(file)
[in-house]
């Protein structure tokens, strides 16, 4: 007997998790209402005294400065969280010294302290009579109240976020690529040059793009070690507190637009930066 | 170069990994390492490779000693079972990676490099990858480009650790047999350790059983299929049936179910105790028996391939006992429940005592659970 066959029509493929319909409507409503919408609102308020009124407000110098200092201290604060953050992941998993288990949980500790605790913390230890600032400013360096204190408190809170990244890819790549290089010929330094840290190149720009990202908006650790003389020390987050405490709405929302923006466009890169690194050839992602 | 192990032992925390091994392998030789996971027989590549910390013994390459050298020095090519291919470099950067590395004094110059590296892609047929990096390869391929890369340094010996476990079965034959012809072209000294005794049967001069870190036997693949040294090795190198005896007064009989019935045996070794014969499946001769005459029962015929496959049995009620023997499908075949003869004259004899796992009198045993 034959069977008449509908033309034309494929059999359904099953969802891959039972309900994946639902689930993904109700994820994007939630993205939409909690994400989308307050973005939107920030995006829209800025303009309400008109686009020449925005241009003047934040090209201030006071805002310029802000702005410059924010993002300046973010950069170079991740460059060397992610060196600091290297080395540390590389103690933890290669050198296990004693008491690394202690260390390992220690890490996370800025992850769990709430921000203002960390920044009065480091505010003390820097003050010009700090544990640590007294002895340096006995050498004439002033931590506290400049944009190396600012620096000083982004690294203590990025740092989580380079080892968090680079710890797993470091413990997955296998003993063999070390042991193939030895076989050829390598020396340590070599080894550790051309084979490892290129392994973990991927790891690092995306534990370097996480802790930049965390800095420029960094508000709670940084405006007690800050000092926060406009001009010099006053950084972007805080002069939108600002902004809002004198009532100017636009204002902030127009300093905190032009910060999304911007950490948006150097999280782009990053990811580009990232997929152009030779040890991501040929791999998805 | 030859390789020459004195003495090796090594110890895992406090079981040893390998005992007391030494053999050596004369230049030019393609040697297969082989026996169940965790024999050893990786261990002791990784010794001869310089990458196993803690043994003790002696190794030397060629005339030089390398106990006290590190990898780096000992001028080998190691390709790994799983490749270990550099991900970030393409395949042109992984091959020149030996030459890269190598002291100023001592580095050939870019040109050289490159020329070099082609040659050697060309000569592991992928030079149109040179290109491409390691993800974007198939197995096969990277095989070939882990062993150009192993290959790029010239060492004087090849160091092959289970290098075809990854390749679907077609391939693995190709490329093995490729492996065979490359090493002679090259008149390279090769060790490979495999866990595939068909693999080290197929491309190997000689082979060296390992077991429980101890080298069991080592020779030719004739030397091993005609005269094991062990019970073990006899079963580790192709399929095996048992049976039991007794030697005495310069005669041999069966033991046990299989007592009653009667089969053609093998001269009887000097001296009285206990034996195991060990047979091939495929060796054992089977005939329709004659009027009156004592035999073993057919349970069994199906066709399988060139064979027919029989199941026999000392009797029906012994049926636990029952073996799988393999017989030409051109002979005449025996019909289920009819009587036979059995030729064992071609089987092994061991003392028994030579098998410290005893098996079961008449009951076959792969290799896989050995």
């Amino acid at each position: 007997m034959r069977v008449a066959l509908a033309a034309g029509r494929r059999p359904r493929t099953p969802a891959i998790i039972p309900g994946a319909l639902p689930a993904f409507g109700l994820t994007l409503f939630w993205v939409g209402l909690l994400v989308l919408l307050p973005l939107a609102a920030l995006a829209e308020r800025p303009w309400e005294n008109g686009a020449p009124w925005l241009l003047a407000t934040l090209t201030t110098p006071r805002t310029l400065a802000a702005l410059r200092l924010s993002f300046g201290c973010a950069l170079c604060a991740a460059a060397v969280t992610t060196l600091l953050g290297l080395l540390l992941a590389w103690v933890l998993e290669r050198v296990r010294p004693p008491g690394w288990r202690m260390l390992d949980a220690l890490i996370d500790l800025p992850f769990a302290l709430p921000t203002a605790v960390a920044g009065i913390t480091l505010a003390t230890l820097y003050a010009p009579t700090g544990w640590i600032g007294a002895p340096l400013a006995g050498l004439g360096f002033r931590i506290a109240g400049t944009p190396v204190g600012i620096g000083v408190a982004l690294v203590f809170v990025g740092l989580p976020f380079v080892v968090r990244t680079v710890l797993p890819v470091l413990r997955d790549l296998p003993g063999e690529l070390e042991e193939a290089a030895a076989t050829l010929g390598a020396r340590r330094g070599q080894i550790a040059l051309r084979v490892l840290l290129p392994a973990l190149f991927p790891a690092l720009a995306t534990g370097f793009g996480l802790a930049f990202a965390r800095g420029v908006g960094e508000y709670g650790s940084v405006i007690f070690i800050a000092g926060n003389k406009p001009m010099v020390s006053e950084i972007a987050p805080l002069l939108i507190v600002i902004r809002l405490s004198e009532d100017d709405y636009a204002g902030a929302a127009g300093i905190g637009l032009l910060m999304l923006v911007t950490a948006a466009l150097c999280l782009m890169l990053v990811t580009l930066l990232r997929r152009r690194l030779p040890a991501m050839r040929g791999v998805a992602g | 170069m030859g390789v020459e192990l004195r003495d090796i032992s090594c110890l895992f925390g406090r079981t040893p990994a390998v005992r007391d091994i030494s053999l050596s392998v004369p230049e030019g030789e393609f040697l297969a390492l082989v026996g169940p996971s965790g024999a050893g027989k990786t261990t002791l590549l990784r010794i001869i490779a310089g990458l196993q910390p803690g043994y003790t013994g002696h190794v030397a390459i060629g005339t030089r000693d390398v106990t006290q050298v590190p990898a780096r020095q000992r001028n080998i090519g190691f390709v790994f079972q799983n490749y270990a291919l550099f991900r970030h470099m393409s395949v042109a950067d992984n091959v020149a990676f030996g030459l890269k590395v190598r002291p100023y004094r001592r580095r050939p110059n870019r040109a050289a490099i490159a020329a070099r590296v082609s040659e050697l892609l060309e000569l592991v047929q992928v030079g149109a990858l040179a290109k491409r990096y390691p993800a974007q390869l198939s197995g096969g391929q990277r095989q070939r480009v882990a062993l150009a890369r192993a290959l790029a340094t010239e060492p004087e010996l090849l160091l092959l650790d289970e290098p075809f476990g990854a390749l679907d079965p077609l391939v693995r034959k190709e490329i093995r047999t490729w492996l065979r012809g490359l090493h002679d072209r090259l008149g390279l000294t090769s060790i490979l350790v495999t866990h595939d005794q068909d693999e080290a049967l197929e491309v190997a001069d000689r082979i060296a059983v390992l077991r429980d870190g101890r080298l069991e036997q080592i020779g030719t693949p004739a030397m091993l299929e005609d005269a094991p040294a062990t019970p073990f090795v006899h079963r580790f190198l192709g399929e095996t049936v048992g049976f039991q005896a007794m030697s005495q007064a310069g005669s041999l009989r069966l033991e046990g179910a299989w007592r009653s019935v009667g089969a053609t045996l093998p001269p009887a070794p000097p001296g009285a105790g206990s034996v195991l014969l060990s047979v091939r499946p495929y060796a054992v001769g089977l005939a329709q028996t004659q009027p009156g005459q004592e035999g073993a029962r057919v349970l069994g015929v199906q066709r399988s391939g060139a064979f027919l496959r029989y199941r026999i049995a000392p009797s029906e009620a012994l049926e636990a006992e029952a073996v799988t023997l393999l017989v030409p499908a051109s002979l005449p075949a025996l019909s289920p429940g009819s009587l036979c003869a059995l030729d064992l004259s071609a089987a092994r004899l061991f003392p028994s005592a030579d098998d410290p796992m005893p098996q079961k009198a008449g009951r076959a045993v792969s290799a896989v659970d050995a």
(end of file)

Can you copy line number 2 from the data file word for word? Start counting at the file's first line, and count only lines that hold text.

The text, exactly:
């Protein structure tokens, strides 16, 4: 007997998790209402005294400065969280010294302290009579109240976020690529040059793009070690507190637009930066 | 170069990994390492490779000693079972990676490099990858480009650790047999350790059983299929049936179910105790028996391939006992429940005592659970 066959029509493929319909409507409503919408609102308020009124407000110098200092201290604060953050992941998993288990949980500790605790913390230890600032400013360096204190408190809170990244890819790549290089010929330094840290190149720009990202908006650790003389020390987050405490709405929302923006466009890169690194050839992602 | 192990032992925390091994392998030789996971027989590549910390013994390459050298020095090519291919470099950067590395004094110059590296892609047929990096390869391929890369340094010996476990079965034959012809072209000294005794049967001069870190036997693949040294090795190198005896007064009989019935045996070794014969499946001769005459029962015929496959049995009620023997499908075949003869004259004899796992009198045993 034959069977008449509908033309034309494929059999359904099953969802891959039972309900994946639902689930993904109700994820994007939630993205939409909690994400989308307050973005939107920030995006829209800025303009309400008109686009020449925005241009003047934040090209201030006071805002310029802000702005410059924010993002300046973010950069170079991740460059060397992610060196600091290297080395540390590389103690933890290669050198296990004693008491690394202690260390390992220690890490996370800025992850769990709430921000203002960390920044009065480091505010003390820097003050010009700090544990640590007294002895340096006995050498004439002033931590506290400049944009190396600012620096000083982004690294203590990025740092989580380079080892968090680079710890797993470091413990997955296998003993063999070390042991193939030895076989050829390598020396340590070599080894550790051309084979490892290129392994973990991927790891690092995306534990370097996480802790930049965390800095420029960094508000709670940084405006007690800050000092926060406009001009010099006053950084972007805080002069939108600002902004809002004198009532100017636009204002902030127009300093905190032009910060999304911007950490948006150097999280782009990053990811580009990232997929152009030779040890991501040929791999998805 | 030859390789020459004195003495090796090594110890895992406090079981040893390998005992007391030494053999050596004369230049030019393609040697297969082989026996169940965790024999050893990786261990002791990784010794001869310089990458196993803690043994003790002696190794030397060629005339030089390398106990006290590190990898780096000992001028080998190691390709790994799983490749270990550099991900970030393409395949042109992984091959020149030996030459890269190598002291100023001592580095050939870019040109050289490159020329070099082609040659050697060309000569592991992928030079149109040179290109491409390691993800974007198939197995096969990277095989070939882990062993150009192993290959790029010239060492004087090849160091092959289970290098075809990854390749679907077609391939693995190709490329093995490729492996065979490359090493002679090259008149390279090769060790490979495999866990595939068909693999080290197929491309190997000689082979060296390992077991429980101890080298069991080592020779030719004739030397091993005609005269094991062990019970073990006899079963580790192709399929095996048992049976039991007794030697005495310069005669041999069966033991046990299989007592009653009667089969053609093998001269009887000097001296009285206990034996195991060990047979091939495929060796054992089977005939329709004659009027009156004592035999073993057919349970069994199906066709399988060139064979027919029989199941026999000392009797029906012994049926636990029952073996799988393999017989030409051109002979005449025996019909289920009819009587036979059995030729064992071609089987092994061991003392028994030579098998410290005893098996079961008449009951076959792969290799896989050995």